HYLA TechTalk: We are continuing our ongoing series of blogs that will focus on the insights into the technology we develop and data we utilize across our analytics, trade-in, insurance and processing solutions utilized by carriers, OEMs, retailers and throughout HYLA.
HYLA manages millions of mobile devices through its reverse logistics lifecycle from collection, to grading, to maximum asset value recovery. For us to manage the process effectively and ensure that our customers get the maximum recovery value on their assets, we utilize data and information collected from our customers, vendors, various industry analysts, and mobile device buyers from over 50 different countries. HYLA collects close to 1M records of data related to mobile device pricing on a daily basis.
Mobile devices do not follow a universal model catalog and naming convention. Descriptions of models provided by different sources vary greatly, and extracting model name, model number, storage capacity, carrier, GSM/CDMA, and supported LTE bands can become extremely difficult. For us to effectively utilize this information, we need to be able to map these 1M records on a daily basis to HYLA’s product catalog.
While many machine learning algorithms have been around for a long time and wildly utilized at HYLA, the state of the art machine learning algorithms that improve process efficiency and analytic results are always explored and employed. In the product catalog mapping initiative, new machine learning algorithms help to reach a higher level of process efficiency and increase mapping accuracy.
Product catalog mapping maps external product description strings from various data sources into standard HYLA product catalog. It is the first step in data processing and is important to have a process and algorithms that handle it efficiently and accurately. With millions of data records pouring in daily, if the mapping gets bottlenecked, there will be no further data processing steps and therefore no automated routine business reports nor would predictions get updated on schedule. Or if the mapping algorithm is poorly conducted, then the end results would not be reliable since the products are not mapped correctly.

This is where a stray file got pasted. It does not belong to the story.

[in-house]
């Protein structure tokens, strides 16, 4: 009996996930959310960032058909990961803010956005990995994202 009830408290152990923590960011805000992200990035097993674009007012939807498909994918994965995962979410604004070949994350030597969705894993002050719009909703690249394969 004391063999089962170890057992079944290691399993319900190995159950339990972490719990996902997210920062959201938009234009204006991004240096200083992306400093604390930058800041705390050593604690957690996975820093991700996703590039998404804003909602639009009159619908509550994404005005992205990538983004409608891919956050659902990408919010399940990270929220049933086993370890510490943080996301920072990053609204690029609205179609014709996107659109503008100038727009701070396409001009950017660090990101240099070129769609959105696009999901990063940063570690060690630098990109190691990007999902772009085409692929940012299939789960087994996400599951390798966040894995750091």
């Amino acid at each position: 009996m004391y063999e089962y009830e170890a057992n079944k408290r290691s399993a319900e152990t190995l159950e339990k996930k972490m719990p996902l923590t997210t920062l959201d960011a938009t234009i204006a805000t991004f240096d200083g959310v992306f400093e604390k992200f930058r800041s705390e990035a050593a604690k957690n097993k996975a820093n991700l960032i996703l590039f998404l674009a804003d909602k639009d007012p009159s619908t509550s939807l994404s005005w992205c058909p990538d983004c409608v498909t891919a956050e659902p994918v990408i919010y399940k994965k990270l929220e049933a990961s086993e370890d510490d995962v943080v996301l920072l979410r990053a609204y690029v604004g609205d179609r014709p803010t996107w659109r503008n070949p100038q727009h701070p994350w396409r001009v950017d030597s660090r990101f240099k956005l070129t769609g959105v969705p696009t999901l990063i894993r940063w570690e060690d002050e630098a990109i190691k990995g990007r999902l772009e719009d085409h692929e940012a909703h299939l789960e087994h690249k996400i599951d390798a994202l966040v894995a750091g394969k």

Various classification platforms/libraries have been tested and scikit-learn is used in this project. Scikit-learn is a free machine learning library for the Python programming language. It includes various classification algorithms that can handle different data and business questions.
The key features to map a product such as a smartphone, are manufacturer, model name, model number, model capacity, service provider, etc. Since the product descriptions are text strings which could be anything from one single word to a few lines of full description, it requires text processing before any classification algorithm is used.
Scikit-learn provides utilities for text processing including feature extraction with tokenization and vectorization. Feature extraction extracts key factors in a format supported by machine learning algorithms from datasets consisting of formats such as text and image. In the product mapping case, it finds the word or words that identify the specific products from the description string. Business expertise and domain knowledge at HYLA on consumer electronic products such as smartphones, tablets, wearables and accessories play an important role in feature identification and extraction. For example, a simple description of “G930F” is mapped and extracted with features as “Galaxy S5”.
Scikit-learn is under active development with latest classification algorithms, such as support vector machine, random forest, etc. Because of the nature of product mapping data and process, Passive-Aggressive (PA) algorithm is used.
The PA algorithms are a family of algorithms for large-scale learning. In short, the ‘passive’ means if the classification prediction is correct, then do nothing; the ‘aggressive’ means if the prediction is not correct, then minimally update the weights to correctly classify, as in Figure 1. The PA algorithm is newly developed and involving, and well employed by tech sectors such as Google.
The PA algorithms use a Hinge Loss Function which is like Perceptron algorithm (1950s) but more efficient, as in Figure 2*.
The classification model with PA algorithm is implemented through DASK, a python parallel computing library, which makes it possible for large scale data training done online. The employment of PA algorithm and implementation process increase the product catalog mapping process efficiency and accuracy.